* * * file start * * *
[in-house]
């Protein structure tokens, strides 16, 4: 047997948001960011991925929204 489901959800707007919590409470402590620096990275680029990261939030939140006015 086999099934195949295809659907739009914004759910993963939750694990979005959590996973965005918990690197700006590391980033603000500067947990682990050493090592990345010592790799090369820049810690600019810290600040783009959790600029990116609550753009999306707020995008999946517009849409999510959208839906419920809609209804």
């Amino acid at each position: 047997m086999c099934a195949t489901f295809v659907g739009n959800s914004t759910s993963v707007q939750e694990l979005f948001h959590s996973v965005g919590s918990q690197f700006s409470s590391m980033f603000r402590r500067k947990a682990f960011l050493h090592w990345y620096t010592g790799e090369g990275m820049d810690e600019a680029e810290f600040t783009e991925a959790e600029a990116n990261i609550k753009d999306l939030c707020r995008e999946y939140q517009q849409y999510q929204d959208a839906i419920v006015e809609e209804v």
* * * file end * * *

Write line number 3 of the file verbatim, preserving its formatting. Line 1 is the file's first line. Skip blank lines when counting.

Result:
């Amino acid at each position: 047997m086999c099934a195949t489901f295809v659907g739009n959800s914004t759910s993963v707007q939750e694990l979005f948001h959590s996973v965005g919590s918990q690197f700006s409470s590391m980033f603000r402590r500067k947990a682990f960011l050493h090592w990345y620096t010592g790799e090369g990275m820049d810690e600019a680029e810290f600040t783009e991925a959790e600029a990116n990261i609550k753009d999306l939030c707020r995008e999946y939140q517009q849409y999510q929204d959208a839906i419920v006015e809609e209804v």